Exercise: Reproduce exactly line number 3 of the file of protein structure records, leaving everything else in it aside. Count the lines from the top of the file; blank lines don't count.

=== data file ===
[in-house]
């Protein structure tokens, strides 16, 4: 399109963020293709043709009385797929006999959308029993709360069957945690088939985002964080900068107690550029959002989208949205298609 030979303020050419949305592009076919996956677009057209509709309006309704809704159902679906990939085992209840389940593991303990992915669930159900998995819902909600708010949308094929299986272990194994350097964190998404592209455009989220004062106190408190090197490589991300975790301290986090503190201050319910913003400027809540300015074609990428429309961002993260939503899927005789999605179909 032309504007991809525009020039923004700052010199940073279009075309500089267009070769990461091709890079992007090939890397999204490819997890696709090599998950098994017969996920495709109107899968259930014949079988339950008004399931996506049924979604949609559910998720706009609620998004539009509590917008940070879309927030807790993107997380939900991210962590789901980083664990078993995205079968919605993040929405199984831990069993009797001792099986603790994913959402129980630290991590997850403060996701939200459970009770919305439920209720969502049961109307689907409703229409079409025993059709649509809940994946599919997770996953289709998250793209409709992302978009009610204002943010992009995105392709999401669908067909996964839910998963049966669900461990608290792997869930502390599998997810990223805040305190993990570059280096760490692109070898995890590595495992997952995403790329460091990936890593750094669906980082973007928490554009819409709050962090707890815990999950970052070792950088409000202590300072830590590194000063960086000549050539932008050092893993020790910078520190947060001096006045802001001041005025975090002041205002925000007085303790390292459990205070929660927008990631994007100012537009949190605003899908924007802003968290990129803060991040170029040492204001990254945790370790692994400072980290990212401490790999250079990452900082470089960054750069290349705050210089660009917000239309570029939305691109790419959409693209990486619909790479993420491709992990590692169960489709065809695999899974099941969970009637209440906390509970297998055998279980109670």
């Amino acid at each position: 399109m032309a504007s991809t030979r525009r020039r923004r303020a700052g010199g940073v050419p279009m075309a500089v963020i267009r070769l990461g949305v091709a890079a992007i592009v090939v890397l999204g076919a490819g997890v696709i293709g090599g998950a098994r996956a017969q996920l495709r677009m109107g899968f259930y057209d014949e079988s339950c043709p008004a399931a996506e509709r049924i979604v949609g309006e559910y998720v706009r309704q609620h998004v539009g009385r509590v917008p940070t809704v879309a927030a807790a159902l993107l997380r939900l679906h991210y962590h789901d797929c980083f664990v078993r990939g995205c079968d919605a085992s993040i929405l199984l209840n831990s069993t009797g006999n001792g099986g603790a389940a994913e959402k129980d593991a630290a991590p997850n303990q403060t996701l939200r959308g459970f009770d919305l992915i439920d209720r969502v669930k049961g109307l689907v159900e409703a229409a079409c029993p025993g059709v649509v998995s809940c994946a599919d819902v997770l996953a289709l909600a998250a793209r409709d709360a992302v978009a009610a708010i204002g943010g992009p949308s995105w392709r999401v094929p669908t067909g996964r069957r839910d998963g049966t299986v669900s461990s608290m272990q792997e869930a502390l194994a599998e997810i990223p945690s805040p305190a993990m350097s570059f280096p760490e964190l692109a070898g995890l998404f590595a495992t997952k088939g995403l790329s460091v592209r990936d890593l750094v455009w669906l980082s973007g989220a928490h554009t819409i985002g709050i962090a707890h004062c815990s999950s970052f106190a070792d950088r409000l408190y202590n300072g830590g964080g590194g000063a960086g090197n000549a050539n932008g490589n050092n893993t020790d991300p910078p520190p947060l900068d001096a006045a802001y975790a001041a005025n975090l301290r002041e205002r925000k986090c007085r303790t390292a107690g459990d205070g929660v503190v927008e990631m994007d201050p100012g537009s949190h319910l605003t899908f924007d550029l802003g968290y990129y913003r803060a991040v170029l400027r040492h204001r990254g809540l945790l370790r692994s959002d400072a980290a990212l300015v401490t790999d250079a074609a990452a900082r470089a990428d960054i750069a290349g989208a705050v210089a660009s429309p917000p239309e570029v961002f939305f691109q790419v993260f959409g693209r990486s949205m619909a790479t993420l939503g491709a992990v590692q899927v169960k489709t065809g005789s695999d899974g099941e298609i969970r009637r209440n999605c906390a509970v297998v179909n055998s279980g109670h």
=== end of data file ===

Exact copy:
């Amino acid at each position: 399109m032309a504007s991809t030979r525009r020039r923004r303020a700052g010199g940073v050419p279009m075309a500089v963020i267009r070769l990461g949305v091709a890079a992007i592009v090939v890397l999204g076919a490819g997890v696709i293709g090599g998950a098994r996956a017969q996920l495709r677009m109107g899968f259930y057209d014949e079988s339950c043709p008004a399931a996506e509709r049924i979604v949609g309006e559910y998720v706009r309704q609620h998004v539009g009385r509590v917008p940070t809704v879309a927030a807790a159902l993107l997380r939900l679906h991210y962590h789901d797929c980083f664990v078993r990939g995205c079968d919605a085992s993040i929405l199984l209840n831990s069993t009797g006999n001792g099986g603790a389940a994913e959402k129980d593991a630290a991590p997850n303990q403060t996701l939200r959308g459970f009770d919305l992915i439920d209720r969502v669930k049961g109307l689907v159900e409703a229409a079409c029993p025993g059709v649509v998995s809940c994946a599919d819902v997770l996953a289709l909600a998250a793209r409709d709360a992302v978009a009610a708010i204002g943010g992009p949308s995105w392709r999401v094929p669908t067909g996964r069957r839910d998963g049966t299986v669900s461990s608290m272990q792997e869930a502390l194994a599998e997810i990223p945690s805040p305190a993990m350097s570059f280096p760490e964190l692109a070898g995890l998404f590595a495992t997952k088939g995403l790329s460091v592209r990936d890593l750094v455009w669906l980082s973007g989220a928490h554009t819409i985002g709050i962090a707890h004062c815990s999950s970052f106190a070792d950088r409000l408190y202590n300072g830590g964080g590194g000063a960086g090197n000549a050539n932008g490589n050092n893993t020790d991300p910078p520190p947060l900068d001096a006045a802001y975790a001041a005025n975090l301290r002041e205002r925000k986090c007085r303790t390292a107690g459990d205070g929660v503190v927008e990631m994007d201050p100012g537009s949190h319910l605003t899908f924007d550029l802003g968290y990129y913003r803060a991040v170029l400027r040492h204001r990254g809540l945790l370790r692994s959002d400072a980290a990212l300015v401490t790999d250079a074609a990452a900082r470089a990428d960054i750069a290349g989208a705050v210089a660009s429309p917000p239309e570029v961002f939305f691109q790419v993260f959409g693209r990486s949205m619909a790479t993420l939503g491709a992990v590692q899927v169960k489709t065809g005789s695999d899974g099941e298609i969970r009637r209440n999605c906390a509970v297998v179909n055998s279980g109670h």